Hundreds of thousands of people have marched in Madrid for LGBTI rights in the world's largest such march. Activists called for the EU to help export these rights across the world.
Hundreds of thousands of people from all over the world gathered on the streets of Madrid on Saturday to take part in the massive international WorldPride march to support gay, lesbian, bisexual, transgender and intersex (LGBTI) rights around the globe.
More than 50 floats and and people carrying countless rainbow flags set off at 5 p.m. local time under the slogan of "Viva la vida!" (Live life!), moving through the center of Madrid.
All of Spain's major political parties, both left and right, led the parade with a large banner that read "For LGBTI Rights All Over the World."
"For all the people in countries who are suffering persecution, we have to celebrate and make visible our pride," Jesus Generelo, the head of the Spanish federation of LGBTI people, told a large crowd after the march.
Four activists read a manifesto urging the European Union to help export LGBTI rights around the world, particularly focusing on Chechnya, Russia, and other countries that discriminate against, criminalize or torture gay people. The manifesto also called for the World Health Organization to stop categorizing transgender identity as a mental illness.
Martin Hartz Vratil and his partner traveled from Germany for the parade, excited about the recent "good news" from their home country where same-sex marriage was legalized on Friday.
"Eventually German politicians came to reality," the 37-year-old told news agency AFP.
Posters and banners with the motto "Whoever you love, Madrid loves you" were displayed around the city, including at the popular Plaza Mayor square.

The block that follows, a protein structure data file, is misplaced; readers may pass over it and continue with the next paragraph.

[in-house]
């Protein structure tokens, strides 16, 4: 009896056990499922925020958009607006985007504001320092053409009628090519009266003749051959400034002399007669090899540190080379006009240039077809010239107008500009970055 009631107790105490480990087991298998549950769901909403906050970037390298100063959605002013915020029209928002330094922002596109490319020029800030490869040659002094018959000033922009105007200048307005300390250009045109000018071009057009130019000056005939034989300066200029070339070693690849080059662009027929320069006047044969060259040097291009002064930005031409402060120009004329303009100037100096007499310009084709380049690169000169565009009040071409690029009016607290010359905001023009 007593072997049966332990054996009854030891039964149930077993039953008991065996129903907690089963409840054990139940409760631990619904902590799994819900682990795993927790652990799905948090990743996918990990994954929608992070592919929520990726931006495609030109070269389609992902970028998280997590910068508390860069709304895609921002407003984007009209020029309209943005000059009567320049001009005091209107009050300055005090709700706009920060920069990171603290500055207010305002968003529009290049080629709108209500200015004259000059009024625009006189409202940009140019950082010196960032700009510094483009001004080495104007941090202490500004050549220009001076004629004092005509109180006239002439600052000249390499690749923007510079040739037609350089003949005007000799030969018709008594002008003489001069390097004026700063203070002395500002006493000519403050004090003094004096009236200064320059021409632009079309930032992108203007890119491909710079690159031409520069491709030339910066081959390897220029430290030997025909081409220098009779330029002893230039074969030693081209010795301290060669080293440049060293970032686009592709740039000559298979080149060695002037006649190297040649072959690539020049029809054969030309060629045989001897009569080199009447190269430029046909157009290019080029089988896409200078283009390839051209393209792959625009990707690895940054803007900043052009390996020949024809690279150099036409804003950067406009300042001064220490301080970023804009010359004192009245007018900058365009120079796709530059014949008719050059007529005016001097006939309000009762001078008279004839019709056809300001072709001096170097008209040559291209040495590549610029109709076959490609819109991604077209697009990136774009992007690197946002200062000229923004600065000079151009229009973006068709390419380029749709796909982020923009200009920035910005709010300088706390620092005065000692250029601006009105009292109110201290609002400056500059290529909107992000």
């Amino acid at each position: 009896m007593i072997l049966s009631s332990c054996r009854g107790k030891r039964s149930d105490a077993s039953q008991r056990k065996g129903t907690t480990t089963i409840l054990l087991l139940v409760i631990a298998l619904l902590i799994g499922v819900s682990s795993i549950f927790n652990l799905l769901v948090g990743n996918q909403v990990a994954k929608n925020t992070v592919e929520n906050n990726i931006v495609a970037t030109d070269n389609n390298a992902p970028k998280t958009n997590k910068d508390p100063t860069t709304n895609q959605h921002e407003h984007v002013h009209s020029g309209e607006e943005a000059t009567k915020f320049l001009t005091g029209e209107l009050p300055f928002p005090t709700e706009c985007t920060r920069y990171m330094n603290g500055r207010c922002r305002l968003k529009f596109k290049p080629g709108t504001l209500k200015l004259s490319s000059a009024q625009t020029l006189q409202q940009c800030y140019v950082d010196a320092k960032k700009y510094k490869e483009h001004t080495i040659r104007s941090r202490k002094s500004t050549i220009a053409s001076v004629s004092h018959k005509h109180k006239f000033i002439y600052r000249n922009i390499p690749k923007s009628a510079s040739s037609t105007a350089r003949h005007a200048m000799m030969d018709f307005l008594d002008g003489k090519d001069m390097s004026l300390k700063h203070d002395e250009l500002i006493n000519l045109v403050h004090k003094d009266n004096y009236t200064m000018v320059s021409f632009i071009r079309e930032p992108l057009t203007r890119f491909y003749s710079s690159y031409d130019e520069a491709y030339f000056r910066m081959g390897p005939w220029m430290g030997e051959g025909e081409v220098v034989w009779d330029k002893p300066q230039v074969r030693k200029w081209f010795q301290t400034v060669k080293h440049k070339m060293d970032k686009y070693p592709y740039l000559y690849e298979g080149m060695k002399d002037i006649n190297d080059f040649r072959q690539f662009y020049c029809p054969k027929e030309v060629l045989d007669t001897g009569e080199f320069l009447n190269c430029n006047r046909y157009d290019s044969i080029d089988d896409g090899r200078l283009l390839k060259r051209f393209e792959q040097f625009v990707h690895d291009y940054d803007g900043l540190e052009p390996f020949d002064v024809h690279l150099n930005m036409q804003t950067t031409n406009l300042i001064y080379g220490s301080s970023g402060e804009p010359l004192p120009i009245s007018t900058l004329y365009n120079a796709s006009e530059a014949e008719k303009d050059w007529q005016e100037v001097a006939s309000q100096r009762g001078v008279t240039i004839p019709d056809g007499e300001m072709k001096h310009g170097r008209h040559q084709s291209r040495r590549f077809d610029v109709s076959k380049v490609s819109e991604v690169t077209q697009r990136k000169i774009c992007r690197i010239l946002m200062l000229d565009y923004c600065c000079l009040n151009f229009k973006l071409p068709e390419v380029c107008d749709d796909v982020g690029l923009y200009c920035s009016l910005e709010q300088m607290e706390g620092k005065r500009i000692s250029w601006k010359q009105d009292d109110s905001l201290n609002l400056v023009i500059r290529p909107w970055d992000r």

The parade also coincides with the 40th anniversary of Spain's first LGBT parade that took place in Barcelona in 1977.
The WorldPride festival has been taking place in Madrid since June 22, with several events including concerts and a large human rights conference.
Glitz, glam and heightened security
The WorldPride march is taking place at a time of high tensions in Europe following a string of deadly attacks.
Thousands of firefighters, police and other security agents are on site for the event and two emergency lanes for possible evacuations have been set up along the parade route. Traffic restrictions and bag searches have also been put in place.
"There is no specific terrorist threat but a generalized threat," German Castineira, operations chief for Madrid police, told reporters this week.
It's the fifth WorldPride parade to take place since the event was started in 2000 in Rome.
The last WorldPride took place in 2014 in Toronto. This year, organizers called for participants to protest in solidarity with those who cannot raise their voices in places like Russia's Chechnya.
Some of the participants in the LGBTI community have criticized the presence of floats sponsored by large companies such as Google, Netflix and eBay, saying the event is becoming too commercialized.
Spain legalized same-sex marriage in 2005, following the lead of the Netherlands and Belgium.
Germany joined other European nations by approving same-sex marriage and adoption in a Bundestag vote on Friday.
rs/cmk (AFP, dpa)